Computational Methods: Linear Mixed Effect Model for Feature Association

Linear Mixed Effect Model for Feature Association is a statistical framework applied to datasets derived from both OTU and PICRUSt analysis, both referred to as the "feature matrix" with samples in rows and features in columns. The R Markdown script "Kostic FeatureAssociation Ol .Rmd", can be opened in a text file reader. The feature matrix is pre-normalized to make it compositional (i.e. each row sums to 1). The data is then filtered to remove features with the lowest variance. The feature matrix is matched against the metadata file (i.e. "mapping file") sample-by-sample, and then each metadata variable is tested independently for inclusion into the linear mixed effect (LME) model using the 'Maaslin' R package. For all features that correlate with metadata variables of interest, a plot is produced and assessed by eye to determine the strength of the correlation.

EXAMPLE II

The following bacteria was identified in an athlete as being significantly elevated in abundance after running a marathon: Family: Veillonellaceae; Genus: Veillonella. Averages of 16S sequences, grouped by study participant type (sedentary controls, athletes before race, and athletes after race) show approximately a 12 fold increase in abundance of the Veillonella genus between athletes after running the marathon and controls (Fig. 1A). Additionally, on average, there is approximately a 2 fold increase in Veillonella abundance in athletes after the race as compared to before (Fig. 1A). Longitudinal analysis of microbial composition in athletes show a spike in Veillonella abundance approximately one day after running the marathon (3.5 fold above pre-marathon levels), which returns to levels similar to that of controls, approximately four days after the marathon (Fig. IB). Species in this genus grow on and ferment lactate (lactic acid). Lactate is a byproduct of anaerobic energy production in muscles under intense exercise and build up has been shown to cause the burning sensation during intense physical activity which leads to muscle fatigue and tightness. The disclosure provides that increased Veillonella abundance in athletes, particularly after the marathon, indicates an increase in lactate levels, and relates to a microbial response to clearing excess lactate through fermentation. The disclosure provides a method of increasing Veillonella abundance to reduce lactate and improve endurance for extended intense exercise, by preventing lactate buildup.

EXAMPLE III

The following bacteria was identified in an athlete as being significantly elevated in abundance after running a marathon: Family: Ruminococcaceae; Genus: Faecalibacterium. Averages of 16S sequences, grouped by study participant type, show approximately a 2 fold increase in Faecalibacterium abundance in athletes after the marathon as compared to controls (Fig. 1C). Higher levels of Faecalibacterium are associated with health and anti- inflammation. The disclosure provides a method of increasing Faecalibacterium abundance in athletes to reduce inflammation and improve recovery.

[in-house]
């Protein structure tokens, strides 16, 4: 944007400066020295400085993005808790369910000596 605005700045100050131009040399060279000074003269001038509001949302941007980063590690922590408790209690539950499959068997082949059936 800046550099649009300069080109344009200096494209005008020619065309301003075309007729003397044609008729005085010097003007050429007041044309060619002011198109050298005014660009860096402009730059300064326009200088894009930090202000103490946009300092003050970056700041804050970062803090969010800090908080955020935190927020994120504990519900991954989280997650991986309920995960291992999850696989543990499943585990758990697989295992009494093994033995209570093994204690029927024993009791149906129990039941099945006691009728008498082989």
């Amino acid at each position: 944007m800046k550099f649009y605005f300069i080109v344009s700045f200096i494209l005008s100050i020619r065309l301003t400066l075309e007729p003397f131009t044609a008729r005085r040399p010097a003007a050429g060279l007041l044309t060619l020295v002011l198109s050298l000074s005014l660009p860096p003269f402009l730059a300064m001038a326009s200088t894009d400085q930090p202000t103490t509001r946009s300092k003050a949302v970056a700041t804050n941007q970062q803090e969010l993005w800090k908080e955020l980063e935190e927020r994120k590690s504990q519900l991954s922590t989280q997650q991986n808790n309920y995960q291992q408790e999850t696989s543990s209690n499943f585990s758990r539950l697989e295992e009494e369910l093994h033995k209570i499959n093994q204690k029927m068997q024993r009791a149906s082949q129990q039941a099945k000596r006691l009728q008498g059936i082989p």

EXAMPLE IV

The following bacteria was identified in an athlete as being significantly reduced in abundance after running a marathon: Family: Veillonellaceae; Genus: Phascolarctobacteria. Averages of 16S sequences, grouped by study participant type, show a 40 fold increase in Phascolarctobacteria abundance for controls as compared to athletes before the race, and a 70 fold increase in abundance compared to athletes after the race (Fig. 2A). Decreased levels of Phascolarctobacteria has been associated with inflammatory bowel disease, indicating a potential for anti-inflammatory functions. Therefore, lower levels of Phascolarctobacteria in athletes, especially after running the marathon, may indicate higher inflammation levels. The disclosure provides a method of increasing Phascolarctobacteria abundance in athletes to reduce inflammation and improve recovery.

EXAMPLE V

The following bacteria was identified in an athlete as being significantly reduced in abundance after running a marathon: Family: Ruminococcaceae; Genus: Oscillospira. Averages of 16S sequences, grouped by study participant type, show a 10 fold increase in Oscillospira abundance in controls as compared to athletes before the race (Fig. 2B). This genus has been shown to be negatively correlated with blood lactate levels (lactic acid), with a reduction in genus abundance when blood lactate levels are high. The disclosure provides a method of increasing Oscillospira abundance to reduce lactate and improve endurance for extended intense exercise, by preventing lactate buildup.

EXAMPLE VI

The following bacteria was identified in an athlete as being significantly reduced in abundance after running a marathon: Family: Ruminococcaceae; Genus: Ruminococcus. Average of 16S sequences, grouped by study participant type, show the presence of the Ruminococcus genus in controls as compared to essentially zero presence in athletes (Fig. 2C). This genus has been shown to be negatively correlated with blood lactate (lactic acid) levels, with a reduction in genus abundance when blood lactate levels are high. The disclosure provides a method of increasing Ruminococcus abundance to reduce lactate and improve endurance for extended intense exercise, by preventing lactate buildup.

EXAMPLE VII